My mother was an excellent housekeeper. The woman never once wrote her name in the dust on a piece of furniture to decide if she needed to clean.
Nor did she ever stand on a chair to make herself the height of a tall son-in-law to see if she should wipe down the top of the refrigerator.
She had a few surgeries over the years, and before each one she’d have my father move the stove out from the wall so she could clean behind it. Who can relax under a general anesthetic if you know there might be dust balls lurking behind the stove?
The entire house was neat and organized. Even the kitchen junk drawer knew better than to slouch in disarray. There was a place for everything and everything was in its place.
We had a clothesline in the backyard of our first house. Mom would hang the sheets outside for maximum clean and freshness. If storm clouds gathered, she would fly to the backyard, race down the lines, rip pins off and throw the sheets in the bag, then race back to the house as the rain started, satisfied that a major catastrophe had been averted.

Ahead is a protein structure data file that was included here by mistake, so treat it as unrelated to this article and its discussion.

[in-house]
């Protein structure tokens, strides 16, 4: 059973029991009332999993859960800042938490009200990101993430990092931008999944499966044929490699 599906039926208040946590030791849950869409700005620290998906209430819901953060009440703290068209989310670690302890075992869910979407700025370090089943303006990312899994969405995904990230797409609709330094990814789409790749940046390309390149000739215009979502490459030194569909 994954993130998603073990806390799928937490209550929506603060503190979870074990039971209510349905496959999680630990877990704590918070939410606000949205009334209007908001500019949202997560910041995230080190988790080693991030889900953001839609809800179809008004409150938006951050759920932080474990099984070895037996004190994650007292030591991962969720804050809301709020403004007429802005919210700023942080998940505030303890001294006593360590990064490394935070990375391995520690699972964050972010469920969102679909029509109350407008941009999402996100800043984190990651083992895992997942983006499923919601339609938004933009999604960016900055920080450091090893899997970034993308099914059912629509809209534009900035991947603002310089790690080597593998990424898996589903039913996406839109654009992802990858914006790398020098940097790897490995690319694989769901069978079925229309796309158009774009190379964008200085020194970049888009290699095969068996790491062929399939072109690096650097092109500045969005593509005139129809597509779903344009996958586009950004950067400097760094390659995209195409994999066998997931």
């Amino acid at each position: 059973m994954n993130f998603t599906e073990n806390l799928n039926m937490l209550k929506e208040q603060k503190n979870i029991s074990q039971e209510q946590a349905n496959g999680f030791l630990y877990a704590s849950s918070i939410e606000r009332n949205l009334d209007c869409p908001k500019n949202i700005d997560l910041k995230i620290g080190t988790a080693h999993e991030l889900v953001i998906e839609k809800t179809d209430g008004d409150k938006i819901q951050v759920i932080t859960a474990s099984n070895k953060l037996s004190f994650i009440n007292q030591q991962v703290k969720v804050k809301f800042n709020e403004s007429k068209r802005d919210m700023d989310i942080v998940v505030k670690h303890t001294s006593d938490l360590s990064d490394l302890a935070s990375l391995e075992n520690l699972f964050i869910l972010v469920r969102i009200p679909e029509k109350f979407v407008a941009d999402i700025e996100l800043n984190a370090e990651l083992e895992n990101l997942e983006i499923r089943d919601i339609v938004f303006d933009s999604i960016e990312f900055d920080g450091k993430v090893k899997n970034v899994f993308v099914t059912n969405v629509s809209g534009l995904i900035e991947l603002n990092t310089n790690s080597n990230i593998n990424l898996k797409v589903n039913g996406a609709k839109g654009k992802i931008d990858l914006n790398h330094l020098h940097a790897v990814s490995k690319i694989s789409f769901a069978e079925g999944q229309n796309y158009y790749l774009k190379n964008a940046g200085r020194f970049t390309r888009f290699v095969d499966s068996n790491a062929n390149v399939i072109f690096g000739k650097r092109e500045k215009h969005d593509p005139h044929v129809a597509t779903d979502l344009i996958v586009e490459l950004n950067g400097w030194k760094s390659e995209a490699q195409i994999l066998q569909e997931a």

We were spoiled rotten with fresh bedding, fresh linens and cookies fresh from the oven. There is a compelling allure to fresh: the beginning of a school year, the start of a marriage, the birth of a child, moving to a new place, starting a new job.
Fresh is the draw of the new year — turning the calendar to a new beginning that is not yet muddled and cluttered, marked with rings from coffee cups and neglected to-do lists scrawled in the margins.
A new year will dawn fresh. It always does. The question is — will I?
Maybe I need to do some housekeeping myself. A good sweeping would find some interesting tidbits in the dust pan — a lazy habit or two and new challenges that fell by the wayside.
How about that layer of dust building? The sort you can write your name in. The dust goes by the name resentment and it is time for it to go.
Maybe it’s time to clean out all those drawers crammed with junk — the ones holding old tapes that replay the things I regret doing and the things I wish I had done.
I could use some polish as well — a readiness to listen more than I talk. Glass cleaner is in order, too — something to remove the smudges for a clearer view of the things that matter and things that don’t.
Cleaning is rarely my first choice of activities, but I have my broom, dustpan and furniture polish in hand, ready to go. Here’s to fresh starts and a new year.
Lori Borgman is an Indianapolis columnist. Send comments to firstname.lastname@example.org.